WAIT ON THE BAIT!
Bait is a very useful tool in the ring. It should not, however, be obvious. There are times when judicious use of bait will work to your advantage. For example, a puppy in a large class may get very bored or distracted; a small piece of bait the puppy can gnaw on can help keep their attention and interest. You may also have a fussy bitch in season; bait may be the only thing that gets her mind off of one end and on to another. When baiting a dog, be aware of the judge and when (s)he approaches. Which of these dogs allows the judge a positive first impression of the head and expression?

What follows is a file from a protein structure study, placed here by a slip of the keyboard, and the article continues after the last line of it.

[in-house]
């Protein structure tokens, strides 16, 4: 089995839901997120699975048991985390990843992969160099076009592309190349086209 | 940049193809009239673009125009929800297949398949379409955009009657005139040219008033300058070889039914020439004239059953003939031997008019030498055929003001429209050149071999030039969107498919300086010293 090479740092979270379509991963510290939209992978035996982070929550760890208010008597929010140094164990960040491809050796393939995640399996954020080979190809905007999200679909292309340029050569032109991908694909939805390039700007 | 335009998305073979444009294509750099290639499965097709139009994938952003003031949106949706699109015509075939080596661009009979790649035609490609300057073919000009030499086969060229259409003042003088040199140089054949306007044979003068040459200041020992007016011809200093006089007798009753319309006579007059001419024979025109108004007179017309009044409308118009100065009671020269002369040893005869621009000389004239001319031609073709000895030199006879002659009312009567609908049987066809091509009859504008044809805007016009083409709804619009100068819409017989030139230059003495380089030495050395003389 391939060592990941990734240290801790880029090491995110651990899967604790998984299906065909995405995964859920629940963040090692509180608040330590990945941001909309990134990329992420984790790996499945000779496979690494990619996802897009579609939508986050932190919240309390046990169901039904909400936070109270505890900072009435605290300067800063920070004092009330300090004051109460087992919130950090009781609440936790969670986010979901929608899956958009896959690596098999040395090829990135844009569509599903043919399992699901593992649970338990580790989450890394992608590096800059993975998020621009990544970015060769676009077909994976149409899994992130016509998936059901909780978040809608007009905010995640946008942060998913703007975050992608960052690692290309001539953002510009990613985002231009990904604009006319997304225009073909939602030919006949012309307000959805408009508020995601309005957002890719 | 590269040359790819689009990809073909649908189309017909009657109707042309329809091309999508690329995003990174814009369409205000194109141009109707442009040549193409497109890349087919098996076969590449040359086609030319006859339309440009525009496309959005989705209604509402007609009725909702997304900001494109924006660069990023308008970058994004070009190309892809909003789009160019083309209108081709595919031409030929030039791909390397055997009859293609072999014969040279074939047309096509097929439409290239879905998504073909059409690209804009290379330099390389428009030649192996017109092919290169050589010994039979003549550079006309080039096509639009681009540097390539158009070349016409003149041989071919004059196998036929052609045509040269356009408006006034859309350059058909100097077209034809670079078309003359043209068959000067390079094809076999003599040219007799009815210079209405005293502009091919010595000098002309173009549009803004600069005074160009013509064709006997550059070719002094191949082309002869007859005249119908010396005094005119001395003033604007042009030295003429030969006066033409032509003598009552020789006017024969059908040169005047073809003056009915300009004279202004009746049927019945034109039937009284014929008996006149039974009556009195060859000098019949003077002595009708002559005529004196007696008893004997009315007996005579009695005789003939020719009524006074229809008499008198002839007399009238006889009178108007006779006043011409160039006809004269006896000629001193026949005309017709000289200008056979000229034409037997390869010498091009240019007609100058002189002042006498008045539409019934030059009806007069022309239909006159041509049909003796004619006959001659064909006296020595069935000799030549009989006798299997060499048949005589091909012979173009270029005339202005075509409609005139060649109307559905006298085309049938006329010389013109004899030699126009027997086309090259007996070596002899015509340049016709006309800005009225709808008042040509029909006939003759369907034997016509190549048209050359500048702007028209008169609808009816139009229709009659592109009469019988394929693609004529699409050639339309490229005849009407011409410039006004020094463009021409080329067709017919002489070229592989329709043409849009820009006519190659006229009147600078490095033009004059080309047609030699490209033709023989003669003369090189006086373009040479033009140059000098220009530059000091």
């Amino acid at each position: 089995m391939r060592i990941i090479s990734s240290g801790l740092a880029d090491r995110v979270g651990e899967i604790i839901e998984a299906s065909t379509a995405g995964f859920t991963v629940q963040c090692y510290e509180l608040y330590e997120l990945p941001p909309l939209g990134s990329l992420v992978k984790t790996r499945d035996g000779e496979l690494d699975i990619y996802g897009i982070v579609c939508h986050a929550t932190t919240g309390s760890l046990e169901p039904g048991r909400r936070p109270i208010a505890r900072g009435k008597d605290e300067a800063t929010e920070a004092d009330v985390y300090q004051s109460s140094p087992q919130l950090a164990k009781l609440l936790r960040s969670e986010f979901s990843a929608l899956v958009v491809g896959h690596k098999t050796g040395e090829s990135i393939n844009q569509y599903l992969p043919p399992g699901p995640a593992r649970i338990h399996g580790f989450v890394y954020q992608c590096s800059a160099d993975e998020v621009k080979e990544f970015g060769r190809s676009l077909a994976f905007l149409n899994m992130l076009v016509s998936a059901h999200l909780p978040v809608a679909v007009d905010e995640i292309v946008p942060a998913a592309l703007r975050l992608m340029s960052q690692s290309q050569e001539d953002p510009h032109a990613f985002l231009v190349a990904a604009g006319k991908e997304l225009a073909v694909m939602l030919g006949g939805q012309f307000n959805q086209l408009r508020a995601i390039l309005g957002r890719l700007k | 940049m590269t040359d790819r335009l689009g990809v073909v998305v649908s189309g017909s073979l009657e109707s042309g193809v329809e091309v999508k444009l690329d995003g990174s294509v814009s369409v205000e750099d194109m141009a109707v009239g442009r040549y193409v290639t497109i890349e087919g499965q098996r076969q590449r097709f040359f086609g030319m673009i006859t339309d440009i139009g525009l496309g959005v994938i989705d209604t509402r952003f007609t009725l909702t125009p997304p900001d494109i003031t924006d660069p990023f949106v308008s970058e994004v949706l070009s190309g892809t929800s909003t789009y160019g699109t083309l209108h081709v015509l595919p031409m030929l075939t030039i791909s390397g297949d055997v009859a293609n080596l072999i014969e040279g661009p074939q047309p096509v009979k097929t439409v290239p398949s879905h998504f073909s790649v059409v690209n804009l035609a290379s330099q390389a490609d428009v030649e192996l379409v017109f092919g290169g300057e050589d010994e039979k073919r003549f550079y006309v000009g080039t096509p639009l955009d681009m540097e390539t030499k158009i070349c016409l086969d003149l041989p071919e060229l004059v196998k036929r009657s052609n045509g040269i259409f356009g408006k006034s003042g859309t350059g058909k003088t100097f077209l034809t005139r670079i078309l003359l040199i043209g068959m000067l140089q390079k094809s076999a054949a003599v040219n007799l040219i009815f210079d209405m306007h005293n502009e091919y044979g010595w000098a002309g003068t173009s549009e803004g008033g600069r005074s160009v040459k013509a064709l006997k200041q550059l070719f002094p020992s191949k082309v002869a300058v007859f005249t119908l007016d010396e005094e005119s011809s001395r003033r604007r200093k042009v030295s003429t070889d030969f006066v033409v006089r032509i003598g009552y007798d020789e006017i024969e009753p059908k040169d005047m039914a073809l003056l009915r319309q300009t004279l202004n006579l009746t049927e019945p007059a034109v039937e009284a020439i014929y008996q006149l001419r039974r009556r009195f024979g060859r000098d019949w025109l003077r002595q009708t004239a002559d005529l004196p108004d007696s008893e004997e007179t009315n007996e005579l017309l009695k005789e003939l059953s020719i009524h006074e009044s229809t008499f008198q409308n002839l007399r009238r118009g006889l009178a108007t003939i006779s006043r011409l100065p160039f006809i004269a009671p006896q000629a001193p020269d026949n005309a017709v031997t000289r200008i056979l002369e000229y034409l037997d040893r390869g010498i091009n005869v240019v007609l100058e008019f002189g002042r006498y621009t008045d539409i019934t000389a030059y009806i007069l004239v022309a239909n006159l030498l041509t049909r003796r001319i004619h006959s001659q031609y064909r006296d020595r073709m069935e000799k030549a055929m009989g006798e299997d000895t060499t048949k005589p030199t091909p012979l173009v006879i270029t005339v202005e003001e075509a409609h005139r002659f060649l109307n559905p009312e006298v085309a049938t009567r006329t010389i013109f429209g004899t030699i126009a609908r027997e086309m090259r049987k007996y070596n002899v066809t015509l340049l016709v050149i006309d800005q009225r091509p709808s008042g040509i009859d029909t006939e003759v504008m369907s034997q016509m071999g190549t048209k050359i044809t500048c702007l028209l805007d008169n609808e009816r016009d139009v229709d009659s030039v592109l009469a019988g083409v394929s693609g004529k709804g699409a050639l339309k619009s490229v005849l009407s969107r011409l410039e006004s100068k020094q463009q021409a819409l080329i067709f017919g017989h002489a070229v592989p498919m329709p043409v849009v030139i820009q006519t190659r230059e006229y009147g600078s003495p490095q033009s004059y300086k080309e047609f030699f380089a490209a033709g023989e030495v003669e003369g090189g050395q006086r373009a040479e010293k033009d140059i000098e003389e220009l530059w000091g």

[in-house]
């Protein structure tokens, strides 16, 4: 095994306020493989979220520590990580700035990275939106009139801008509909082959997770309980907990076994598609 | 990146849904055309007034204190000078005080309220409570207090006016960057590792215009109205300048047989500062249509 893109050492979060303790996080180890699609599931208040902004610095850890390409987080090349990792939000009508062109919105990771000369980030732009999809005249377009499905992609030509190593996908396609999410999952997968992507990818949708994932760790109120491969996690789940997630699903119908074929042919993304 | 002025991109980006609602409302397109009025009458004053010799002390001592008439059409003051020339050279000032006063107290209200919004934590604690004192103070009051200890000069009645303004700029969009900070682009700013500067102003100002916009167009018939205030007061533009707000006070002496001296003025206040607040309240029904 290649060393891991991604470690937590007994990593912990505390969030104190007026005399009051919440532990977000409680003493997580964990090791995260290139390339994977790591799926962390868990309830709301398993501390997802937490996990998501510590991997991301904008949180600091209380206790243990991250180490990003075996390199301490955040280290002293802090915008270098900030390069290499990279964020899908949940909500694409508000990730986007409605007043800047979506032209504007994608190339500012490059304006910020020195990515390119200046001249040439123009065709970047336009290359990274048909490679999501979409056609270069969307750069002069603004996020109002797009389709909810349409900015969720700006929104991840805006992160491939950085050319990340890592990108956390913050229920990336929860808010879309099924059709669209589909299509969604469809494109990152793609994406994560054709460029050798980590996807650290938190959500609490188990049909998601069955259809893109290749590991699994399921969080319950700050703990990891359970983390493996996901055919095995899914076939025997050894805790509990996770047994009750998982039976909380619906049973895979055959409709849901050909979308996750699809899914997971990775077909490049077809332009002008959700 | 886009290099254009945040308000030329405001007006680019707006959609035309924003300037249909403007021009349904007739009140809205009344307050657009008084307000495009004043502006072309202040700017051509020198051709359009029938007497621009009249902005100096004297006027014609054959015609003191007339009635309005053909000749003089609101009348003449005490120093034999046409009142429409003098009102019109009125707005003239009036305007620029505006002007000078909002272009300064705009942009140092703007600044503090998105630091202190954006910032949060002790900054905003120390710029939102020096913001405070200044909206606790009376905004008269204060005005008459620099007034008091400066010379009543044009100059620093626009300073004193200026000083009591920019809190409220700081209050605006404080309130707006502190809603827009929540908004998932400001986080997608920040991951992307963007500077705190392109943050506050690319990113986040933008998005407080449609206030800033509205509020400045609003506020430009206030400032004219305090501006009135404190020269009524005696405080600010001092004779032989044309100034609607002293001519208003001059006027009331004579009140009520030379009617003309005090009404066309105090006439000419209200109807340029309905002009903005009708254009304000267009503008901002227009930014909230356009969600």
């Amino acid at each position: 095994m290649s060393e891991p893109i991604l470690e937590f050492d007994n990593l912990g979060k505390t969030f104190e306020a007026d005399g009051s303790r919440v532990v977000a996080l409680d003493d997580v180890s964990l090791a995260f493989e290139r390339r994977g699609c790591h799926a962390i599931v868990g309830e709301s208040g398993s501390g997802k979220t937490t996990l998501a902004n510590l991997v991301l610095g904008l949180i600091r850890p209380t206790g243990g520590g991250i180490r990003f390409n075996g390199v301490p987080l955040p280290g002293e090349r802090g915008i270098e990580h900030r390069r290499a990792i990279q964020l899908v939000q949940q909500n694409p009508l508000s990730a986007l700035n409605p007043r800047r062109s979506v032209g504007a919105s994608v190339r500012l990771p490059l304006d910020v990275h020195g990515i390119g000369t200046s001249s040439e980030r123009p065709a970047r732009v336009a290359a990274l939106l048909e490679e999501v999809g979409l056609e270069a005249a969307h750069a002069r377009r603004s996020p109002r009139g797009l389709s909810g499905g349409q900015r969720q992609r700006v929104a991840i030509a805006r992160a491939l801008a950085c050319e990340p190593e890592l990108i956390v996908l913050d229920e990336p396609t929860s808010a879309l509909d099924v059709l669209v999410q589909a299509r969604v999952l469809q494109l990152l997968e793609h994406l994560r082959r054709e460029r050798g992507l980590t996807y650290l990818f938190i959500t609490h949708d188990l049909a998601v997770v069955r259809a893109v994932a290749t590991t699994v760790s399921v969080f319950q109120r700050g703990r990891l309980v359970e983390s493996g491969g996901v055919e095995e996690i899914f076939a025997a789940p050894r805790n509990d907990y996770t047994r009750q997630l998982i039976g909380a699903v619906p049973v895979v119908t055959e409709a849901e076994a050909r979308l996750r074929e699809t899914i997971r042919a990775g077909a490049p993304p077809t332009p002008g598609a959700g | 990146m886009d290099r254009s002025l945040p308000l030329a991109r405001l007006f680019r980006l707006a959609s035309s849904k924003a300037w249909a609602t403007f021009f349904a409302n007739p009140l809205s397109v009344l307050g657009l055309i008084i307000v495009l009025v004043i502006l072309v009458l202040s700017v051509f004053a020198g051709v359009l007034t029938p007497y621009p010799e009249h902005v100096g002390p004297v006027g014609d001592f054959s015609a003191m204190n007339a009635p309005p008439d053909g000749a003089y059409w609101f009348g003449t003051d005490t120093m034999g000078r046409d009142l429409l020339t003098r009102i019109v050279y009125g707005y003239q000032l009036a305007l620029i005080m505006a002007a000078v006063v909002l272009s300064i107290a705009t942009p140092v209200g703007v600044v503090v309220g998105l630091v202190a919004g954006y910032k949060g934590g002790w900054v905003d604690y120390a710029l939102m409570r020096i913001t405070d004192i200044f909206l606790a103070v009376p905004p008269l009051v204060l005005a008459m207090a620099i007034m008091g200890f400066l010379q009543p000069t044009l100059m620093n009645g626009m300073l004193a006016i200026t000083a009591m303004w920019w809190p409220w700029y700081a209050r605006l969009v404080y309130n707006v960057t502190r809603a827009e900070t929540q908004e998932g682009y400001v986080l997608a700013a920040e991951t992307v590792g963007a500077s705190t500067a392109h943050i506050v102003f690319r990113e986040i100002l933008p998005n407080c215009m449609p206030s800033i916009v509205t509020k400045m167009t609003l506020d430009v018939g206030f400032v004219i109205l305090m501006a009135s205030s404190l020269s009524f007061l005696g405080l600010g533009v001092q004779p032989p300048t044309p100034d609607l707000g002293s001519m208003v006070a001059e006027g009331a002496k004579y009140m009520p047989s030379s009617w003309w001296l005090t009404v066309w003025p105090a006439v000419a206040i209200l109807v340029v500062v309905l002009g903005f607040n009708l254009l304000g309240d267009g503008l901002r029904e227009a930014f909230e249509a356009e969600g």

THE FUSSY DOG
Setting up your dog should be a simple procedure. Set up the legs, get the tail, get the head and you are done. But sometimes the dog does not want to cooperate. In that event, I stand up and use bait to distract the dog while I manipulate the legs. I will let the dog chew on the bait while I move the front and rear legs — an effort that takes only a few seconds (because I practiced — further in the article) When I have the legs where I want them, I will kneel down to finish presenting the dog. The best thing to do is set up the part of the dog that needs the most help first. If the judge is fast and you don't have time to finish setting up, at least the weaker points are minimized.